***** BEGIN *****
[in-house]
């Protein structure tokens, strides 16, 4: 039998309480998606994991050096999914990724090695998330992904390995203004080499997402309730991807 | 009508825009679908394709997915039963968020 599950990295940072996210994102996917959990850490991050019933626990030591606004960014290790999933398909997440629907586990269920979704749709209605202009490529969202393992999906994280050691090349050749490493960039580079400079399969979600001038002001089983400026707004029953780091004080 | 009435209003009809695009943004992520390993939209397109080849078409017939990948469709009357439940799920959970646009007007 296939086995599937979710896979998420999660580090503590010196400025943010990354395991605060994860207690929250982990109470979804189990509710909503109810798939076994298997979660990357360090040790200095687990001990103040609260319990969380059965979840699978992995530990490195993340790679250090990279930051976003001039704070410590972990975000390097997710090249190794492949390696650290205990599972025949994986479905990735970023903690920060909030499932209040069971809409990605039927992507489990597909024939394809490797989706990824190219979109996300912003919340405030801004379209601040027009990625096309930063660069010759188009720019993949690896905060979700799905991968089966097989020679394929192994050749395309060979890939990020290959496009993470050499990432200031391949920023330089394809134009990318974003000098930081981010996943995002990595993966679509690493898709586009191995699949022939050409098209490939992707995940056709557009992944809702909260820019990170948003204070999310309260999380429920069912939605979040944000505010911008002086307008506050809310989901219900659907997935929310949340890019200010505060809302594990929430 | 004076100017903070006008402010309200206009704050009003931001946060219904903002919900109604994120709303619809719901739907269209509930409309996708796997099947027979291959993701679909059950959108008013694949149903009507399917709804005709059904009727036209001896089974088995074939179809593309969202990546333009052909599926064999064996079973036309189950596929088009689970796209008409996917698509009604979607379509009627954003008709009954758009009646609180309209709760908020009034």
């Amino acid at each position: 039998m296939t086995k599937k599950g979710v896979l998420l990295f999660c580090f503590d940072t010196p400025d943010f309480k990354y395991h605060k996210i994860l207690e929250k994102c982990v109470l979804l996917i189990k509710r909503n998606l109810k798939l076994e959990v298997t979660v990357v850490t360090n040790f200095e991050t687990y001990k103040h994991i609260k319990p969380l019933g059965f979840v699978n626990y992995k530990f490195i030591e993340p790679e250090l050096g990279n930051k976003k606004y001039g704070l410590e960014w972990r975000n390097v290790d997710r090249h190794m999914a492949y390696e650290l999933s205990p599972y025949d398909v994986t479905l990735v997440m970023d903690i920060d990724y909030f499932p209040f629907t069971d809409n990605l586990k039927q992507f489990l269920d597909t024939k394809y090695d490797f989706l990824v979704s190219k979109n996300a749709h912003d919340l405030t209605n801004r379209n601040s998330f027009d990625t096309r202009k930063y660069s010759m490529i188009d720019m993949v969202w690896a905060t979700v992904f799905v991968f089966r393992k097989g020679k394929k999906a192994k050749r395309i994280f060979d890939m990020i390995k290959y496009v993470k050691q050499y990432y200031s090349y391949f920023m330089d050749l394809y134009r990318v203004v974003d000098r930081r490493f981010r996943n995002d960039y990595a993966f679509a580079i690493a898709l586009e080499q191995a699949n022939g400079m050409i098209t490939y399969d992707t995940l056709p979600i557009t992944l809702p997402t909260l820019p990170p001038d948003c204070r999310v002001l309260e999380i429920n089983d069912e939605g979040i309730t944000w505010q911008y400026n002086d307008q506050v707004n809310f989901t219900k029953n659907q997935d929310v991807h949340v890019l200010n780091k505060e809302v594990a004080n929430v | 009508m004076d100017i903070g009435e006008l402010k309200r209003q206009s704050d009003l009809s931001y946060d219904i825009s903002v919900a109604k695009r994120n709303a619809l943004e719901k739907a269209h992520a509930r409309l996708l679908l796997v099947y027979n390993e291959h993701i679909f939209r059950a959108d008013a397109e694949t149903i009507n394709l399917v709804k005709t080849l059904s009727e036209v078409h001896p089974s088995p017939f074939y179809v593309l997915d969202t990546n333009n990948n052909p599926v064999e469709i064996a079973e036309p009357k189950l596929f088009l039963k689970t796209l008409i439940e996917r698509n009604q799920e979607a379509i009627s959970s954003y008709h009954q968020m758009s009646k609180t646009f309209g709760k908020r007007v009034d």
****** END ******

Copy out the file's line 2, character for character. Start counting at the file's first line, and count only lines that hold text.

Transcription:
């Protein structure tokens, strides 16, 4: 039998309480998606994991050096999914990724090695998330992904390995203004080499997402309730991807 | 009508825009679908394709997915039963968020 599950990295940072996210994102996917959990850490991050019933626990030591606004960014290790999933398909997440629907586990269920979704749709209605202009490529969202393992999906994280050691090349050749490493960039580079400079399969979600001038002001089983400026707004029953780091004080 | 009435209003009809695009943004992520390993939209397109080849078409017939990948469709009357439940799920959970646009007007 296939086995599937979710896979998420999660580090503590010196400025943010990354395991605060994860207690929250982990109470979804189990509710909503109810798939076994298997979660990357360090040790200095687990001990103040609260319990969380059965979840699978992995530990490195993340790679250090990279930051976003001039704070410590972990975000390097997710090249190794492949390696650290205990599972025949994986479905990735970023903690920060909030499932209040069971809409990605039927992507489990597909024939394809490797989706990824190219979109996300912003919340405030801004379209601040027009990625096309930063660069010759188009720019993949690896905060979700799905991968089966097989020679394929192994050749395309060979890939990020290959496009993470050499990432200031391949920023330089394809134009990318974003000098930081981010996943995002990595993966679509690493898709586009191995699949022939050409098209490939992707995940056709557009992944809702909260820019990170948003204070999310309260999380429920069912939605979040944000505010911008002086307008506050809310989901219900659907997935929310949340890019200010505060809302594990929430 | 004076100017903070006008402010309200206009704050009003931001946060219904903002919900109604994120709303619809719901739907269209509930409309996708796997099947027979291959993701679909059950959108008013694949149903009507399917709804005709059904009727036209001896089974088995074939179809593309969202990546333009052909599926064999064996079973036309189950596929088009689970796209008409996917698509009604979607379509009627954003008709009954758009009646609180309209709760908020009034």